Gary Jones offers his words of wisdom on 5 Ways to Warm Down in the Guardian 15th September 2014
This stretch is ideal for walkers or runners, especially those that favour barefoot-style shoes or forefoot landing, as they put extra strain on the calves. “It stretches the oftenneglected deep muscles of the calf (soleus), along with the upper back,” says Gary Jones, a sports physiotherapist. “Runners often forget to stretch the upper back, but keeping it flexible is vital for efficient running.”
Stand with feet hip-width apart, then slowly bend your knees and go into a deep squat down by sticking your bottom out. You should feel a stretch in your calves. At the same time, raise your arms above your head. You can rest them against a Wall if you find it easier. Hold for five to 10 seconds, come back up and repeat three to five times.
A simple move that will simultaneously stretch the deep calf and ankle on the front leg, and hip flexors and quadriceps on the trailing leg. “This is essential for runners in particular, as it targets the muscles that become notoriously tight through running,” says Gary.
Stand with feet together, then lunge forward with your left leg and lower your right knee as close to the ground as you can. Keep the left knee in line with your second and third toe and don’t overarch your lower back.
“To add in an upper body stretch, as you lunge with your left leg, stretch your right arm across your body to open up the back of the shoulders.”
Crossed-leg siqe stretch
If you’re a swimmer, this is an essential stretch for you, but it’s also beneficial for cyclists and runners. It stretches the upper back, shoulders and triceps.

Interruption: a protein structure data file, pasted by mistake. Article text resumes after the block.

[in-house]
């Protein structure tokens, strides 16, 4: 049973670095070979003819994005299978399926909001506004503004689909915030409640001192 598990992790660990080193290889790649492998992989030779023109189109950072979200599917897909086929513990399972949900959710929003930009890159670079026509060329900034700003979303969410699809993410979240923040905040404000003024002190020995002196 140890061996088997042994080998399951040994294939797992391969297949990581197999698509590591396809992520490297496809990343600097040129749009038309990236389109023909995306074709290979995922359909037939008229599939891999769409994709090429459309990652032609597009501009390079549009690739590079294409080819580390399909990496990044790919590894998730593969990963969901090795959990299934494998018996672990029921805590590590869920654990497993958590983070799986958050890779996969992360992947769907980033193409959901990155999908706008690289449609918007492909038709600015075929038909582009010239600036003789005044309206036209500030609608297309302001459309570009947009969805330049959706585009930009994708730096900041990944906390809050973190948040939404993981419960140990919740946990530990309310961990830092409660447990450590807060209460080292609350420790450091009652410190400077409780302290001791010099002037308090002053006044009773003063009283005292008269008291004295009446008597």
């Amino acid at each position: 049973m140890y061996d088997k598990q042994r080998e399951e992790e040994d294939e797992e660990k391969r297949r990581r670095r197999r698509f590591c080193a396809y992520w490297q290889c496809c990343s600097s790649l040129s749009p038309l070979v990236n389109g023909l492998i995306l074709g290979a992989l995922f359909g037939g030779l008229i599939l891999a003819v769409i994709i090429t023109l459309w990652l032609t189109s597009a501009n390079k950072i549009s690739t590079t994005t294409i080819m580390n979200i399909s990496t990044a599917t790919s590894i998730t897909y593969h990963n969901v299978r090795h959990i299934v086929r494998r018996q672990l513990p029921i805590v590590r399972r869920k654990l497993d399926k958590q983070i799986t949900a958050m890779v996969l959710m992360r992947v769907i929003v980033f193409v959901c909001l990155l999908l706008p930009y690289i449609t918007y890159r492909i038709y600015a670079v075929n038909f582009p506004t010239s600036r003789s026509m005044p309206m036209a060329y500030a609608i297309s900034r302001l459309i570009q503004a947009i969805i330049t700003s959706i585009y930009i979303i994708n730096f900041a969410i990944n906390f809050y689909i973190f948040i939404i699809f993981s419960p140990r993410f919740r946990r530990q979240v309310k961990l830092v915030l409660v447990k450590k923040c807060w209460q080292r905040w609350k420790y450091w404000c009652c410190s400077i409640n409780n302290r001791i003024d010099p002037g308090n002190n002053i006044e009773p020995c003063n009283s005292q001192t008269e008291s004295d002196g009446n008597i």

“It also opens up the muscle in the outer hip and stretches the obliques in the lower back, often implicated in back pain,” says Gary.
Stand with feet hip-width apart, then place your right leg behind your left. Next, bend to the left and place your left hand on your hip, then lift your right arm and stretch it over your head. You should feel the stretch’ under your ribcage and down towards your hip. Straighten up and repeat on the opposite side, with your left leg behind your right.
Cycling tightens your hamstrings, so it’s vital to stretch them afterwards to avoid back pain and injury. “This twostage stretch will also target the gluteal muscles inJhe bottom,” says Gary.
Stand in front of a bench, lift your left leg and rest your foot on the bench, with toes pointing away from you. Bend the knee of your right leg and feel the stretch along the back of your left leg. Hold for 20-30 seconds. Pull your toes towards you to add a stretch to the calf and rotate the foot to one side then the other, to stretch the inside and outside of the hamstring.
Next, lift your leg off the bench and place the ankle across the thigh of your right leg. Bend your right leg, lowering into a squat and feel the stretch through the gluteal tnuscle. Repeat on the other side.
In both stages of this stretch, take a deep breath and, as you exhale, try to move little more into the stretch
Upper body twist
A great stretch for swimmers and cyclists, in particular, but also useful for runners. “It mobilises the upper back between the shoulder blades and mid-back,” says Gary. “It also stretches out the pectorals on the chest. Stiffness in those areas of the back can radiate up to the neck and down to the lower back, so they shouldn’t be neglected.”
Lie on your side, with your thighs at a right angle to your trunk. Place your arms in front of you, palms together. Then slowly raise the top arm in a semi-circle, rotating your upper body as you do so. Keep rotating until your arm reaches as far behind you as is comfortable (you do not have to get the arm to the floor), letting your head follow the movement. Your hips should remain facing forward. Hold for 10-20 seconds. Roll to the opposite side and repeat.